Another branch of the keep-fit movement

Benjamin Mee joined holidaymakers who pay good money to do gruelling conservation work

Sunday 01 October 2000 00:00

'It's almost as if they've got consciousness," said Gordon, throwing a twisted stem as thick as his arm on to the fire that he and Trevor had spent most of the morning trying to get going. Now it was healthily ablaze and easily able to consume such a large, wet piece of wood, which only a moment ago had been growing out of the ground.

'It's almost as if they've got consciousness," said Gordon, throwing a twisted stem as thick as his arm on to the fire that he and Trevor had spent most of the morning trying to get going. Now it was healthily ablaze and easily able to consume such a large, wet piece of wood, which only a moment ago had been growing out of the ground.

"Sometimes you pull it, and there's a pause, then it pulls back," said Gordon. "Or you pull it and its mate behind you smacks you across the face," laughed Trevor, a 12-year veteran of "action break" holidays with the British Trust for Conservation Volunteers (BTCV).

Rhododendron ponticus is an attractive flowering shrub favoured by the Victorians, who imported it from Nepal to decorate their formal gardens. But the shrub is not just a pretty face. Its stems re-enter the earth and re-sprout every 18in or so - a process called layering if it had been carried out by human hand - creating a canopy that blocks light and prevents anything else from growing. Seeds can travel up to three miles, and, for good measure, the rhododendron sheds toxic leaves into the topsoil, killing even mosses and lichen as it enforces its monopoly of nutrients. A century-and-a-half in ideal growing conditions has allowed huge, coiling clumps of the plant to take a grip on large swathes of British woodland.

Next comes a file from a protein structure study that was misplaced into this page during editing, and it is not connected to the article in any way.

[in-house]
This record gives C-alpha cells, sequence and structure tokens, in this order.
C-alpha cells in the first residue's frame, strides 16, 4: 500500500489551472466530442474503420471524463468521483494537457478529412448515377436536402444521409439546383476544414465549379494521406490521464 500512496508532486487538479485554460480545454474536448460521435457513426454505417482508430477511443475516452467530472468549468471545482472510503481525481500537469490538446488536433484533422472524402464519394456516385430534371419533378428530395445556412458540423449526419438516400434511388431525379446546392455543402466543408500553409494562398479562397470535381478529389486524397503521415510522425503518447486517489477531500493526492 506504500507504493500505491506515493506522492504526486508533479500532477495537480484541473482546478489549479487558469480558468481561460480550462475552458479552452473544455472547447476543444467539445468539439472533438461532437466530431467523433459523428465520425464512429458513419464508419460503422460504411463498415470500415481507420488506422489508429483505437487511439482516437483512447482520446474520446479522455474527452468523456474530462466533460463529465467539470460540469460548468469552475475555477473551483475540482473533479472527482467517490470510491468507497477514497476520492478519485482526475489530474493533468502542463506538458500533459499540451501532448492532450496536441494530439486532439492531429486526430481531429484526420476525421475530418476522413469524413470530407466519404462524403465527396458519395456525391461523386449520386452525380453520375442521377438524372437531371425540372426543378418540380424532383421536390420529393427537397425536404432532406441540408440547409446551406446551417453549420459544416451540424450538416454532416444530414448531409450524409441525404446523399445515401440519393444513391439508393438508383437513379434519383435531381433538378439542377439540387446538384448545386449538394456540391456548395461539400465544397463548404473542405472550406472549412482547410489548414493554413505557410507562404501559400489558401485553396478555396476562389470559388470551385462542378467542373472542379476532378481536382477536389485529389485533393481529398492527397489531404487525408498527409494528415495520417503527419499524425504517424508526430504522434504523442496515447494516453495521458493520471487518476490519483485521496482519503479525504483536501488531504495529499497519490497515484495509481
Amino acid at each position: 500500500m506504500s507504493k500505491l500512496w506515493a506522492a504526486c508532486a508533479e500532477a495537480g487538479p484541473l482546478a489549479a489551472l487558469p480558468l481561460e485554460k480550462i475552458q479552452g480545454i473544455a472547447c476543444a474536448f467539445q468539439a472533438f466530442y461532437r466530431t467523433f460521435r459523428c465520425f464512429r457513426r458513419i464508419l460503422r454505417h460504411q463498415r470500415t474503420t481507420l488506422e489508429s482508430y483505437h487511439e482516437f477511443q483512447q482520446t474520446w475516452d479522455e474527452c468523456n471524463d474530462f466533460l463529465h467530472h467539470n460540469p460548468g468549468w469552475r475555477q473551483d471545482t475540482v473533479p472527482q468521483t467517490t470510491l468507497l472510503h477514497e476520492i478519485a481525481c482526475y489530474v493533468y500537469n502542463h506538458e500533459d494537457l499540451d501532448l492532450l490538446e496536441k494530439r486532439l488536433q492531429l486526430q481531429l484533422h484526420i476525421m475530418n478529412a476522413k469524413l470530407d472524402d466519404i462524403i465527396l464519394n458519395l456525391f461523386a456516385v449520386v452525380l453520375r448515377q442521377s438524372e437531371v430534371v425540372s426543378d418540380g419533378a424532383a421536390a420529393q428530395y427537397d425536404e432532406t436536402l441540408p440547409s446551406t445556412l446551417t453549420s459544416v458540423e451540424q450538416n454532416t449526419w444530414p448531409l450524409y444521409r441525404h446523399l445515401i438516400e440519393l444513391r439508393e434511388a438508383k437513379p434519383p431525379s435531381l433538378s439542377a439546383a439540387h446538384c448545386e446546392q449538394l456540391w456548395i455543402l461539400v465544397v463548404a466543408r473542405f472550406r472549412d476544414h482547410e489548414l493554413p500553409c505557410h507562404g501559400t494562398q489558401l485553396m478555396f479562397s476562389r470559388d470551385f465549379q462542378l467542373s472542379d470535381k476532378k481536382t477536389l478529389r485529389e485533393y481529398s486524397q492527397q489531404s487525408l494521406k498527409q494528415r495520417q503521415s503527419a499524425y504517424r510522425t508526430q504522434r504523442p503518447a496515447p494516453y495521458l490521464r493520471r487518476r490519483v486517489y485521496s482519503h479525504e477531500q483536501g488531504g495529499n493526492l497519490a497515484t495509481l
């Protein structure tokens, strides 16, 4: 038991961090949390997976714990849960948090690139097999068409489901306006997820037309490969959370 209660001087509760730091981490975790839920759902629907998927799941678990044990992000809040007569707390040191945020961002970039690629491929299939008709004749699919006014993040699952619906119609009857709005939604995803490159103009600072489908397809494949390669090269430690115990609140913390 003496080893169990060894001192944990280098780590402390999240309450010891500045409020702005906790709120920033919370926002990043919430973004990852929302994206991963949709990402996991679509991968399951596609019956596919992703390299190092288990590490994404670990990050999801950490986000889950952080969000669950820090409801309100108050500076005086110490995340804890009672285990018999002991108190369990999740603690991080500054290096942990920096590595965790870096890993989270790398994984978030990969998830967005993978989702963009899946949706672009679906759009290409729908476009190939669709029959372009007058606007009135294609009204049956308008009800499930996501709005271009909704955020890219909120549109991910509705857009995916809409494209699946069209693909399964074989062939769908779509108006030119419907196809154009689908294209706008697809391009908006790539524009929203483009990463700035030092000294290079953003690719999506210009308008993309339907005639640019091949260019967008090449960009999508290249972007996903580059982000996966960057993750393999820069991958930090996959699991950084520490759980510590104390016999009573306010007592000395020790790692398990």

"It's got something of a stranglehold around here," said Mat, a full-time BTCV volunteer, gesturing across the valley to Ardross Castle, a Victorian fantasy in red stone that bristles out of the forest just north of Inverness like the antlers of a stag. Between us and the castle a dark-green cover undulates about 6ft off the ground, allowing only the larger birches and pines to survive. All around lie the decomposing husks of smaller trees, themselves now colonies of rich carpets of moss six inches deep.

After a day with a bowsaw battling the writhing ligatures of p onticum, witnessing its dominance over all other life forms at close hand, I was inclined to agree with Gordon about the plant having consciousness. Working into the damp, dark hearts of these formidable bushes, which fan out 30 to 40ft from their trunks, and then severing their limb-like stems, felt more like killing a creature than cutting back a plant. But this feeling was more than countered by the satisfaction of introducing sunlight to parts of the forest floor that hadn't seen the sky for many years.

Heaving a large bough up a slippery, 30-degree slope and throwing it on to Trevor and Gordon's fire was also very satisfying, as was simply being outside in the woods on such a lovely day.